In McRO, Inc. v. Bandai , the Federal Circuit provided important guidance for determining patent eligibility under 35 U.S.C. § 101 for software and related technology patents, particularly involving computer software processed by general-purpose computers. In a reversal of the decision at the Central District of California, the Federal Circuit concluded that a patent for automated lip-synchronization in computer animation recited “the ordered combination of claimed steps,… More
Category Archives: Patent Litigation
A district court litigation has lots of moving parts all by itself. But add in an IPR and then an ITC Section 337 investigation, and it may become more than the parties can handle. But will the parties agree to stay any of the proceedings? And even if they agree, would any of the tribunals oblige?
The answer, it seems, is that when the parties don’t agree,… More
The Federal Circuit panel today rejected TC Heartland’s Petition for Mandamus to direct the United States District Court for the District of Delaware to either dismiss or transfer the patent infringement suit filed against it by Kraft. Heartland had argued that the 2011 amendments to the venue statute have changed the patent venue standard to permitting venue only where a defendant resides or where the defendant allegedly infringes the patent and has a place of business.… More
AIA trial proceedings, such as IPR’s, provide alternatives to traditional patent litigation, as Scott Kamholz and I discussed in our article “Good, Fast, Cheap Certainty: The Case for Patent Office Litigation,” (recently published in The New York Law Journal). When considering an IPR and/or traditional litigation, factors such as cost, speed and convenience must be considered. On March 11, 2016, the Federal Circuit took up the venue standard in patent litigation —… More
Significant amendments to the Federal Rules of Civil Procedure became effective on December 1, 2015 and include an important change to patent infringement pleading practice and the most notable revisions to the civil discovery rules in years. All attorneys, and particularly patent litigators, should become familiar with these amendments, which apply to all cases pending as of December 1.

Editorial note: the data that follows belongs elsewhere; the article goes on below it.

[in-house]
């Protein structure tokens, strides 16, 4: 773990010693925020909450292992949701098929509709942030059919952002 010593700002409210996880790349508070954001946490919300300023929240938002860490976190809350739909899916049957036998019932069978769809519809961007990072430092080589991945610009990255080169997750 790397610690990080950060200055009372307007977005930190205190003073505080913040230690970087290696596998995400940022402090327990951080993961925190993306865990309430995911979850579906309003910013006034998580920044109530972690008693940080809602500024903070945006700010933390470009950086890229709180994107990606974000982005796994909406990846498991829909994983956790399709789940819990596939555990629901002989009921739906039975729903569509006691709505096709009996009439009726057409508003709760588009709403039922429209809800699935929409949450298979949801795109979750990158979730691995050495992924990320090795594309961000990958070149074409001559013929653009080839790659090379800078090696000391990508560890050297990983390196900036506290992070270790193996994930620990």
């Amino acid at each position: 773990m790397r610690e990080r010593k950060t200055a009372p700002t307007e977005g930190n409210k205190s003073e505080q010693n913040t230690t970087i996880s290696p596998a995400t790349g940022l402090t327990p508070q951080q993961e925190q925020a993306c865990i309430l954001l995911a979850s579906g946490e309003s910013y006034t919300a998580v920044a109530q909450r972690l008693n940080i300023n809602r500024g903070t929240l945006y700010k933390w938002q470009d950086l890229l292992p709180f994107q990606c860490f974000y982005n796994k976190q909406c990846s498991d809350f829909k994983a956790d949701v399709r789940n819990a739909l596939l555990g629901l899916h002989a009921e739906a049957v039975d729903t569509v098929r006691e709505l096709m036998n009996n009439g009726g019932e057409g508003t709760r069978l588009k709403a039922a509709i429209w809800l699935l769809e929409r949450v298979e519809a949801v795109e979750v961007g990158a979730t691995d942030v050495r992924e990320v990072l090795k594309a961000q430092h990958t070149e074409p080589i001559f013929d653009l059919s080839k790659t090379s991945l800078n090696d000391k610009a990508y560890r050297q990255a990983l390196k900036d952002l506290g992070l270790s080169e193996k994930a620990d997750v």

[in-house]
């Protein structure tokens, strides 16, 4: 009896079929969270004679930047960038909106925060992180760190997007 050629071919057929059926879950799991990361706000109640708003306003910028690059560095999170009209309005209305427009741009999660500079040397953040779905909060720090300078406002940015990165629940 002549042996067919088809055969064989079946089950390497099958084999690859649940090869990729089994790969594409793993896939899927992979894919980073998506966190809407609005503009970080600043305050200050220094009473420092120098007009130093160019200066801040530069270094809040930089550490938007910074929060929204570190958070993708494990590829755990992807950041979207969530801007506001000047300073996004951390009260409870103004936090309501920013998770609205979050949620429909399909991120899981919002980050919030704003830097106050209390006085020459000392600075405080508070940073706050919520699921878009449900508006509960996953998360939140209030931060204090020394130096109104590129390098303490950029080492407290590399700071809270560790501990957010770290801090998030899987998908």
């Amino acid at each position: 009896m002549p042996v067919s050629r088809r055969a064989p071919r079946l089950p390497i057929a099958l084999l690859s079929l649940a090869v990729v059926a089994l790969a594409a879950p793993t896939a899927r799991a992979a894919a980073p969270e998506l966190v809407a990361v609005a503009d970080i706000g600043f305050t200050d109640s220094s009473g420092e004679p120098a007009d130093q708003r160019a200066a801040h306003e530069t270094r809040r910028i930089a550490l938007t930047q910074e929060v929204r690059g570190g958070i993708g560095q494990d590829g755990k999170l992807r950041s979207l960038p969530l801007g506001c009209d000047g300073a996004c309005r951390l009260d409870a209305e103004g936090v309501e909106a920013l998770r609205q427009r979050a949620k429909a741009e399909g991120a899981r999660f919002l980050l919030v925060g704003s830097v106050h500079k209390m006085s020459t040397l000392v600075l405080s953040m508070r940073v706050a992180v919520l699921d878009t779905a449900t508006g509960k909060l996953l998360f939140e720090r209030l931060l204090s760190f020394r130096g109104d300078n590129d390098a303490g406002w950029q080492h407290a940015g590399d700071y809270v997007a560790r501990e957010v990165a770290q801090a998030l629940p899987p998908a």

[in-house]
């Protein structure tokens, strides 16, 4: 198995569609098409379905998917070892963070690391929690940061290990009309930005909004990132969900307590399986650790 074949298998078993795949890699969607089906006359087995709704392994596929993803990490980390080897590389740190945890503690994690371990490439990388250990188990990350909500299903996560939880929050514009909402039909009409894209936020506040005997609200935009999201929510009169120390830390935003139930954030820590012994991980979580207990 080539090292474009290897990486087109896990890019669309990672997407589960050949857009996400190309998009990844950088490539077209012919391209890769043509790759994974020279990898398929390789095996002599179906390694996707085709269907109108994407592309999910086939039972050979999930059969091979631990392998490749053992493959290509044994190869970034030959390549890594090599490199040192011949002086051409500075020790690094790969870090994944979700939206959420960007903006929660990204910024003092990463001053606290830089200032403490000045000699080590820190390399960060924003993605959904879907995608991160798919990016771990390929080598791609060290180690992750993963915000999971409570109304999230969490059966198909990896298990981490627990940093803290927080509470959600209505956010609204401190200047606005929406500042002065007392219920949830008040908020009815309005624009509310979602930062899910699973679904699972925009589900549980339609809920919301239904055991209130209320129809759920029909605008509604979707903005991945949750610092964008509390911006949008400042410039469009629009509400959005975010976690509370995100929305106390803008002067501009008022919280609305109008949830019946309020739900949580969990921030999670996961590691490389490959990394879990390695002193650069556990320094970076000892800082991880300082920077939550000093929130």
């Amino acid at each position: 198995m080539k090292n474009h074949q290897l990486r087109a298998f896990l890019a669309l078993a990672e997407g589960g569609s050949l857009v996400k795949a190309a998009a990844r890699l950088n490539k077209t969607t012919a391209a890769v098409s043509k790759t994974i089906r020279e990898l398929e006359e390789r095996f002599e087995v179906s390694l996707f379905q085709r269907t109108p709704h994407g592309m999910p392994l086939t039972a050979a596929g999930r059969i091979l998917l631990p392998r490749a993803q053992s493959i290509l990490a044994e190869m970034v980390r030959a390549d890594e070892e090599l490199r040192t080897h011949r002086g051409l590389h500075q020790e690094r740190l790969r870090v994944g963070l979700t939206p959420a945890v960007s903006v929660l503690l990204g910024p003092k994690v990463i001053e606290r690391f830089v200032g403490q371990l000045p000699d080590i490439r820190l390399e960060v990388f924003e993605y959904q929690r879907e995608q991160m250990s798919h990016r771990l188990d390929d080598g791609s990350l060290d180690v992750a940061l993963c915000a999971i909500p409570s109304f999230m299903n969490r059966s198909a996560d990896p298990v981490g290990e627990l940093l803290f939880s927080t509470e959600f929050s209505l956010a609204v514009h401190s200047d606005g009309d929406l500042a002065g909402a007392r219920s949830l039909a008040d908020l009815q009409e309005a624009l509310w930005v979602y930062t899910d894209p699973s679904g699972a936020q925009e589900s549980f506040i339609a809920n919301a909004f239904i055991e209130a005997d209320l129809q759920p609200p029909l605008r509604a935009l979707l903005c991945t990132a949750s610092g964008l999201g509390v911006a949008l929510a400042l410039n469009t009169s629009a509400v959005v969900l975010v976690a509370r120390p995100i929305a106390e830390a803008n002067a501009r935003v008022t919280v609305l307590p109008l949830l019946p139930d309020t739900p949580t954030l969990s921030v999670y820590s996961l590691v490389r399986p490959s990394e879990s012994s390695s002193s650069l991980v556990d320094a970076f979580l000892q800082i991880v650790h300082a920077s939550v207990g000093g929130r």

An old joke about patent litigation among trial counsel that produces cringes when told to clients is that patent litigation is known as the “sport of kings.” That is because of the great expense of investigating, pleading, discovery, motion practice, expert discovery, pretrial preparation, and trial in a traditional patent case. Like that other sport of kings,… More
The current wisdom is that if you are planning to enforce a patent, you should budget to defend the inevitable IPR or CBM. However, a review of the first three years of AIA proceedings suggests that the chance of a litigated patent being challenged in the PTAB is only around 20%. This analysis is from the perspective of individual patents, rather than the number of cases impacted, and so does not directly address multiple assertions of the same patent.… More
Walter Egbert and I co-wrote “Good, Fast, Cheap Certainty: The Case for Patent Office Litigation,” which was published recently in The New York Law Journal. The article examines the attractiveness of IPR as an alternative to traditional litigation due to its cost and speed advantages, as well as for the certainty it provides to business executives seeking to de-risk intellectual property issues. … More
The Patent Trial and Appeal Board’s Discretion To Maintain A Proceeding After Petitioner Termination
Under 37 CFR 42.74, parties to a trial before the Patent Trial and Appeal Board (PTAB) may mutually agree to terminate the proceeding. However, the PTAB is not a party to the settlement and may independently determine any question of jurisdiction, patentability, or Patent Office practice irrespective of the parties’ agreement to terminate.… More